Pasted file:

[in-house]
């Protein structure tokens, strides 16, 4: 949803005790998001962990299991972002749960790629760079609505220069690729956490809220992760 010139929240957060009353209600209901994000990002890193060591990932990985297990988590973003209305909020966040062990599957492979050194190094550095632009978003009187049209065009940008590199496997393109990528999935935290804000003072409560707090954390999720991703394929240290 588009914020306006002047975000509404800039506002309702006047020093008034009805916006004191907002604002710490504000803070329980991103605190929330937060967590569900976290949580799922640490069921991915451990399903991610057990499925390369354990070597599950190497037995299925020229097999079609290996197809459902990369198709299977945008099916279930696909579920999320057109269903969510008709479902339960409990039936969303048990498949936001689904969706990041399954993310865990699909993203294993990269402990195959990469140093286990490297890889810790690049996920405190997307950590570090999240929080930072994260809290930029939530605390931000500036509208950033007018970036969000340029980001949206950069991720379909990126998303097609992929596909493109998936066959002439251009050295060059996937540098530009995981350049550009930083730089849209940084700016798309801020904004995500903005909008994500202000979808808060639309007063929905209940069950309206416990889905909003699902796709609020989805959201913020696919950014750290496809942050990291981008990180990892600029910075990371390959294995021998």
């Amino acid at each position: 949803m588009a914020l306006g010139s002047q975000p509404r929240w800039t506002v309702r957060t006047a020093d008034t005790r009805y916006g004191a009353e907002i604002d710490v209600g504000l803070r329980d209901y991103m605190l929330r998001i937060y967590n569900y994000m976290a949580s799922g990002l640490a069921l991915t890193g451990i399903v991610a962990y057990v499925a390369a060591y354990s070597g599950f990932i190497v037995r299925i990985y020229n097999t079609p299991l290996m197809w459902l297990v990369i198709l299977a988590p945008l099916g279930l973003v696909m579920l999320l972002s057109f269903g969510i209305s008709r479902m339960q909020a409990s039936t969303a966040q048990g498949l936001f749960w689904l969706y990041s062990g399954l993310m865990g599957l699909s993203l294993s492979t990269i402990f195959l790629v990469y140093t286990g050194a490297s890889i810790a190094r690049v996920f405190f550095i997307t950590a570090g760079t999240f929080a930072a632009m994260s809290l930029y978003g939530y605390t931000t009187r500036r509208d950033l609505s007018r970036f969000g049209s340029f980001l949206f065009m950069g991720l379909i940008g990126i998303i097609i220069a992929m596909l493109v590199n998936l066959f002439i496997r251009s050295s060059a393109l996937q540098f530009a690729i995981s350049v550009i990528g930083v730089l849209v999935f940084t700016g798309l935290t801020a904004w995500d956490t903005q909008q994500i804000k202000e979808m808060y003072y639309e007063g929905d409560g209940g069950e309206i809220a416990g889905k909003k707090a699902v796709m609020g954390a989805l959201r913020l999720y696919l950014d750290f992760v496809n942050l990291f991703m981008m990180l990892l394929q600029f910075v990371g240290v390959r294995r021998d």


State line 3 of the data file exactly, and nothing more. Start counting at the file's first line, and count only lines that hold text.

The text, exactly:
């Amino acid at each position: 949803m588009a914020l306006g010139s002047q975000p509404r929240w800039t506002v309702r957060t006047a020093d008034t005790r009805y916006g004191a009353e907002i604002d710490v209600g504000l803070r329980d209901y991103m605190l929330r998001i937060y967590n569900y994000m976290a949580s799922g990002l640490a069921l991915t890193g451990i399903v991610a962990y057990v499925a390369a060591y354990s070597g599950f990932i190497v037995r299925i990985y020229n097999t079609p299991l290996m197809w459902l297990v990369i198709l299977a988590p945008l099916g279930l973003v696909m579920l999320l972002s057109f269903g969510i209305s008709r479902m339960q909020a409990s039936t969303a966040q048990g498949l936001f749960w689904l969706y990041s062990g399954l993310m865990g599957l699909s993203l294993s492979t990269i402990f195959l790629v990469y140093t286990g050194a490297s890889i810790a190094r690049v996920f405190f550095i997307t950590a570090g760079t999240f929080a930072a632009m994260s809290l930029y978003g939530y605390t931000t009187r500036r509208d950033l609505s007018r970036f969000g049209s340029f980001l949206f065009m950069g991720l379909i940008g990126i998303i097609i220069a992929m596909l493109v590199n998936l066959f002439i496997r251009s050295s060059a393109l996937q540098f530009a690729i995981s350049v550009i990528g930083v730089l849209v999935f940084t700016g798309l935290t801020a904004w995500d956490t903005q909008q994500i804000k202000e979808m808060y003072y639309e007063g929905d409560g209940g069950e309206i809220a416990g889905k909003k707090a699902v796709m609020g954390a989805l959201r913020l999720y696919l950014d750290f992760v496809n942050l990291f991703m981008m990180l990892l394929q600029f910075v990371g240290v390959r294995r021998d």